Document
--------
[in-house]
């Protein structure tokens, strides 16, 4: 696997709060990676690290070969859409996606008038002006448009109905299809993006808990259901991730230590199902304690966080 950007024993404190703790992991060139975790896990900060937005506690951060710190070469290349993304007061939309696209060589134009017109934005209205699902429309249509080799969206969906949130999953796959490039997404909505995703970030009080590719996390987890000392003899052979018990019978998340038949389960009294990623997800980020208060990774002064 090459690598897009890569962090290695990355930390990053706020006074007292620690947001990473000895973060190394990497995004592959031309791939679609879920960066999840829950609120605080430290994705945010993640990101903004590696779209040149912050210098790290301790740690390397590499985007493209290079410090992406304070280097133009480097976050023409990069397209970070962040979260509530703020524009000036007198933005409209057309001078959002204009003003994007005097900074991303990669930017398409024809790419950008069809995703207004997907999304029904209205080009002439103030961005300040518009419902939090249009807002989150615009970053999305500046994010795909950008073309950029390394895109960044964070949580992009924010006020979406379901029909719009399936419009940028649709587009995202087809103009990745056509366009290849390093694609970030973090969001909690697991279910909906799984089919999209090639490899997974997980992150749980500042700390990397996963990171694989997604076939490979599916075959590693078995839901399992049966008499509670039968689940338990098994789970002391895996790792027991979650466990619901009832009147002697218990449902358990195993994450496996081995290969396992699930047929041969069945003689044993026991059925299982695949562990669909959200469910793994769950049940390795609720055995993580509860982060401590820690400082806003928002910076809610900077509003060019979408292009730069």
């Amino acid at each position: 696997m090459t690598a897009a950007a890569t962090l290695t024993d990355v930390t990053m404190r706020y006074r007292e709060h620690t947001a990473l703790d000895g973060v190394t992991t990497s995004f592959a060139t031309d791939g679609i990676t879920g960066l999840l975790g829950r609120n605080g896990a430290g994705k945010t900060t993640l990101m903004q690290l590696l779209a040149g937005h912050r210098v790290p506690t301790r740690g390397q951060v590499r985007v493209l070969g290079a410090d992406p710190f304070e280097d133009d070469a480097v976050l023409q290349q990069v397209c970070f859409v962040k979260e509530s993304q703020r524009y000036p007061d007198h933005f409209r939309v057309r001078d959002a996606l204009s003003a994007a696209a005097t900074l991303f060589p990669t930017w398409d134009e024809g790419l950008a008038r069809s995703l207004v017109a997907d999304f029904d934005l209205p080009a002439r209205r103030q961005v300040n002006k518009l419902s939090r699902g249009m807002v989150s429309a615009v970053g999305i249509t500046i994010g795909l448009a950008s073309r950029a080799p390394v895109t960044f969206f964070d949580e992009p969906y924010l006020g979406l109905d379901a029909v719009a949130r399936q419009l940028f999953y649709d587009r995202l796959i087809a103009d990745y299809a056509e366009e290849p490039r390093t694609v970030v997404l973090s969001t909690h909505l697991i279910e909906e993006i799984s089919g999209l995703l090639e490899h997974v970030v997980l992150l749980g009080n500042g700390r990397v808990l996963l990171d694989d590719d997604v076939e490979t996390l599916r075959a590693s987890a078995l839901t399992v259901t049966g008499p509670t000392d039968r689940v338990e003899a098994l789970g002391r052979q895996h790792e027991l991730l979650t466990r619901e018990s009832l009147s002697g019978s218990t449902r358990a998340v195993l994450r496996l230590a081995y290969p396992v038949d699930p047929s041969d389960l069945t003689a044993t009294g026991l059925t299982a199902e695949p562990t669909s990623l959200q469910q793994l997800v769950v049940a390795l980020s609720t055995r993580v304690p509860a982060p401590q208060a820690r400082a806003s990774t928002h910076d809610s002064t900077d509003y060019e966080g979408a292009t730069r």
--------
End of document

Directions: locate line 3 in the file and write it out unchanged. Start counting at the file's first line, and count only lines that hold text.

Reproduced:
């Amino acid at each position: 696997m090459t690598a897009a950007a890569t962090l290695t024993d990355v930390t990053m404190r706020y006074r007292e709060h620690t947001a990473l703790d000895g973060v190394t992991t990497s995004f592959a060139t031309d791939g679609i990676t879920g960066l999840l975790g829950r609120n605080g896990a430290g994705k945010t900060t993640l990101m903004q690290l590696l779209a040149g937005h912050r210098v790290p506690t301790r740690g390397q951060v590499r985007v493209l070969g290079a410090d992406p710190f304070e280097d133009d070469a480097v976050l023409q290349q990069v397209c970070f859409v962040k979260e509530s993304q703020r524009y000036p007061d007198h933005f409209r939309v057309r001078d959002a996606l204009s003003a994007a696209a005097t900074l991303f060589p990669t930017w398409d134009e024809g790419l950008a008038r069809s995703l207004v017109a997907d999304f029904d934005l209205p080009a002439r209205r103030q961005v300040n002006k518009l419902s939090r699902g249009m807002v989150s429309a615009v970053g999305i249509t500046i994010g795909l448009a950008s073309r950029a080799p390394v895109t960044f969206f964070d949580e992009p969906y924010l006020g979406l109905d379901a029909v719009a949130r399936q419009l940028f999953y649709d587009r995202l796959i087809a103009d990745y299809a056509e366009e290849p490039r390093t694609v970030v997404l973090s969001t909690h909505l697991i279910e909906e993006i799984s089919g999209l995703l090639e490899h997974v970030v997980l992150l749980g009080n500042g700390r990397v808990l996963l990171d694989d590719d997604v076939e490979t996390l599916r075959a590693s987890a078995l839901t399992v259901t049966g008499p509670t000392d039968r689940v338990e003899a098994l789970g002391r052979q895996h790792e027991l991730l979650t466990r619901e018990s009832l009147s002697g019978s218990t449902r358990a998340v195993l994450r496996l230590a081995y290969p396992v038949d699930p047929s041969d389960l069945t003689a044993t009294g026991l059925t299982a199902e695949p562990t669909s990623l959200q469910q793994l997800v769950v049940a390795l980020s609720t055995r993580v304690p509860a982060p401590q208060a820690r400082a806003s990774t928002h910076d809610s002064t900077d509003y060019e966080g979408a292009t730069r």